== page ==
In Phoenix for a meeting last week, I had a free afternoon and felt the urge to see some bones. So where could I go? Sure, Arizona has lots of fossils scattered in remote spots, but I just had a few hours, which I blissfully filled at the Musical Instrument Museum. I never guessed I would see an armadillo “ukelele.” Read more
One of my my favorite Gary Larson cartoons depicts two cows sitting on a sofa with a phone on the coffee table wildly ringing. One bovine says to the other, “Well, there it goes again. …and here we sit without opposable thumbs.” Read more
Our thumbs contribute to everything man-made. Without a thumb, hand function drops to 40% of normal. Three main reconstruction techniques are available to restore this critical part, either missing from birth or from injury. The first one, discussed last week, entails slowly lengthening the thumb remnant. I nickname it begging. This week’s post discusses the second method, which I call borrowing. Read more
Our thumbs are amazing. Their independent movement allows them to swing away from the palm and face (oppose) the other fingers. Our thumbs contribute to everything man-made. Various languages celebrate its function. Shastin Farsi means both 60 and thumb, signifying that it constitutes 60% of the hand’s function. In Turkish, thumb is bas parmak—chief finger. And in Latin it is pollex, which is derived from pollere—to be strong. Isaac Newton marveled, “In the absence of any other proof, the thumb alone would convince me of God’s existence.” Read more
Because of its alluring properties and relative scarcity, gold is more precious than silver. The same used to be true for ivory when compared to bone. Although it is easy to distinguish gold from silver, it is not necessarily the same with ivory and bone, yet the implications include legal ones.
Should you come across an irresistably beautiful crafted white object in an antique store, can you trust the dealer’s word regarding its composition? Museum curators and the US Fish and Wildlife Service also have vested interests in bone vs. ivory. How can you tell them apart? Read more
At age 15, William Cheselden apprenticed himself to a noted London surgeon. Seven years later, in 1709, he emerged as a surgeon himself. Unable to immediately develop a practice, he taught anatomy and eventually turned his class notes into a book, The Anatomy of the Humane Body. It was wildly successful, partially because it Read more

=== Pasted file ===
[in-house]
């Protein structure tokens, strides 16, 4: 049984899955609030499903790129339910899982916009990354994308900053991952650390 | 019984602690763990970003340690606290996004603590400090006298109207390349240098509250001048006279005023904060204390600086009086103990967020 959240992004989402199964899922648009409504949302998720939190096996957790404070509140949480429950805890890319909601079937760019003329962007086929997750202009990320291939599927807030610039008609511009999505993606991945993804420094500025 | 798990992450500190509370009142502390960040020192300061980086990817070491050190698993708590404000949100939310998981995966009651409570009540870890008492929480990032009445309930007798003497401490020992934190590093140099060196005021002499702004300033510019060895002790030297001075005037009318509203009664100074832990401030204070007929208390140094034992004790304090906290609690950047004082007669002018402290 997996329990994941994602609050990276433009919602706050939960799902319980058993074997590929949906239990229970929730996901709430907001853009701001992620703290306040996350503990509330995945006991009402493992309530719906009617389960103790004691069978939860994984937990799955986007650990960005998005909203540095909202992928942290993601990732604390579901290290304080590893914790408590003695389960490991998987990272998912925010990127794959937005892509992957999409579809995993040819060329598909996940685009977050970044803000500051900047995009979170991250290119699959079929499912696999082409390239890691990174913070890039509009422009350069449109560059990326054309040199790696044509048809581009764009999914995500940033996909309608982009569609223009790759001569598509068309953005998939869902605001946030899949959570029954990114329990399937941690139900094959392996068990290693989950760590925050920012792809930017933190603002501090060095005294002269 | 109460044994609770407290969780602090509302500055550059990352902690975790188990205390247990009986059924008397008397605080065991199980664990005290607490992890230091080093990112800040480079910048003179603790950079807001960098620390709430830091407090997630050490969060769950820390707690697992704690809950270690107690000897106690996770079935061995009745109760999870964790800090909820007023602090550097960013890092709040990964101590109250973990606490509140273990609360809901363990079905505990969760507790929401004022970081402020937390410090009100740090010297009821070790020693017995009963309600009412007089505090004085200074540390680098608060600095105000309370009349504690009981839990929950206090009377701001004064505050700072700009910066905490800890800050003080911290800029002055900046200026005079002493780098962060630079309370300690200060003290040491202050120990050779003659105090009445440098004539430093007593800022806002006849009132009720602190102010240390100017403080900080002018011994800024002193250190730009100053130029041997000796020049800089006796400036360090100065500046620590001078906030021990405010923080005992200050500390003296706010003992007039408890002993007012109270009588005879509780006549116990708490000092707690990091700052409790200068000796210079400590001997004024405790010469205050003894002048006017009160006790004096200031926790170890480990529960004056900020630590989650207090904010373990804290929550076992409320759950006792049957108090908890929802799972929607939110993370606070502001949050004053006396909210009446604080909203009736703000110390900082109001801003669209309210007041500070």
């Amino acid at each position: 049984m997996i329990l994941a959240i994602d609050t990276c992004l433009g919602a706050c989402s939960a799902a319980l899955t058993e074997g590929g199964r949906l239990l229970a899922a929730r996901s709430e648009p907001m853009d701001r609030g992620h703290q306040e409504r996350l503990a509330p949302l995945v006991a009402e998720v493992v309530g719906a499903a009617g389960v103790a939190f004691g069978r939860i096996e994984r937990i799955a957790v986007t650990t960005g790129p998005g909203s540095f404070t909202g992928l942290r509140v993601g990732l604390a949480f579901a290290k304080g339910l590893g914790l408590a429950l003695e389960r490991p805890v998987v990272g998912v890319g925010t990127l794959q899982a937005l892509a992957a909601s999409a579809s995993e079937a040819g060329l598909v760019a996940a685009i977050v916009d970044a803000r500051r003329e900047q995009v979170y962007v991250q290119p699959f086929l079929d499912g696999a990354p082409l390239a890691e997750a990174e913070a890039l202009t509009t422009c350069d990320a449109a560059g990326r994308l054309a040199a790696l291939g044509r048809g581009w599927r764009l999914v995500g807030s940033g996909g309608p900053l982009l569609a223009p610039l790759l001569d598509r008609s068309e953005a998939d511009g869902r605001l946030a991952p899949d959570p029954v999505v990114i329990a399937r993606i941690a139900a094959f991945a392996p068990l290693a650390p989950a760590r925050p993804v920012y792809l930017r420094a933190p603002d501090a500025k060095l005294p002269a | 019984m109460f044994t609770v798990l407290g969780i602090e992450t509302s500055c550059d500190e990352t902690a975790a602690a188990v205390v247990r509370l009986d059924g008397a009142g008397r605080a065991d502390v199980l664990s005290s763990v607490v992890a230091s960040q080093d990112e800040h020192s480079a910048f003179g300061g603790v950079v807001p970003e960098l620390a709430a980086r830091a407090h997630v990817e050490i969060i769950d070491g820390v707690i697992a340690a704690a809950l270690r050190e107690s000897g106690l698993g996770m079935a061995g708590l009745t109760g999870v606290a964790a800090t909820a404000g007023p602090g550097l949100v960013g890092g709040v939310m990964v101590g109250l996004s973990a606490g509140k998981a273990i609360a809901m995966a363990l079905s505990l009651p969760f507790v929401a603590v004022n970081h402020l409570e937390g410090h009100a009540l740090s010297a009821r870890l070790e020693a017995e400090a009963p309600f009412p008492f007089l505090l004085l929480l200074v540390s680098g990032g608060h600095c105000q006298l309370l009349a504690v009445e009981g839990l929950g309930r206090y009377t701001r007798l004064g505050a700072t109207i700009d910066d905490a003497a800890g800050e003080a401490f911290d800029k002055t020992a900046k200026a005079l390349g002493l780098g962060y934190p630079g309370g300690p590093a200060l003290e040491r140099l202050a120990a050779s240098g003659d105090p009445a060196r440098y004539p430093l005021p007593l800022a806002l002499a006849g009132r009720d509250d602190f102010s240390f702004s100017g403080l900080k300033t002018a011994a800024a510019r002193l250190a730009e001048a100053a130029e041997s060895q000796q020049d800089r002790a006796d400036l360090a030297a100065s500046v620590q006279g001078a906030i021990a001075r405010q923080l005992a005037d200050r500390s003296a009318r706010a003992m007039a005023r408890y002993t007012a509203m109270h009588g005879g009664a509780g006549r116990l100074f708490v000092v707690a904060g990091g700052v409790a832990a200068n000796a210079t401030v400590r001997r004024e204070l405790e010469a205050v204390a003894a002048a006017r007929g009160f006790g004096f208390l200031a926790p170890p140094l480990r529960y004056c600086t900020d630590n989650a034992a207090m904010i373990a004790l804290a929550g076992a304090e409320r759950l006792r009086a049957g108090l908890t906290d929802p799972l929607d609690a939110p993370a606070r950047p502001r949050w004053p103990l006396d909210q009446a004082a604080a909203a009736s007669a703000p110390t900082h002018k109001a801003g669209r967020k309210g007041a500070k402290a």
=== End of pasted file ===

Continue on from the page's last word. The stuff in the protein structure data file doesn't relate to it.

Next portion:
Little did itinerant merchant Joseph Sherburne and Ponca Chief White Eagle know, but their trading in corncob pipes would ignite a fashion frenzy lasting 30 years. Sherburne had obtained a license to trade with this group of Native Americans, who in 1878 were living in Indian Territory, which is now Eastern Oklahoma. Among his trade goods were pipes fitted with bone stems. They quickly sold but without comment from the purchasers. When Sherburne next visited, Chief White Eagle showed him an elaborate neck ornament Read more
The emergency room staff was immediately suspicious. His father said that Peter, just over six months old, was pulling himself up to a standing position by grasping his pant leg. Peter fell back, screaming. The extreme distress, entirely unusual for Peter, continued until some Tylenol helped him fall asleep. The next morning Peter was again screaming, and his mother took him to the emergency room. Read more
If table talk at Thanksgiving dinner grinds to a halt following dissections of weather, football, and rogue relatives, you may wish to bring up the seasonally relevant topic of wishbones. Here are 12 ways to ensure that you will be invited back for Thanksgiving next year. Read more
An elephant herd consists of a matriarch, her sisters, one happy male, and all of their immature offspring. Once juvenile male elephants reach adulthood at approximately 14 years of age, they are expelled from the group and either live alone or pal around from time to time with other bachelors.
As is known for at least one other contemporary species, young male elephants lack life skills and good judgement, and so they may exhibit risky behaviors, including lethal ones, such as getting mired in bogs. Read more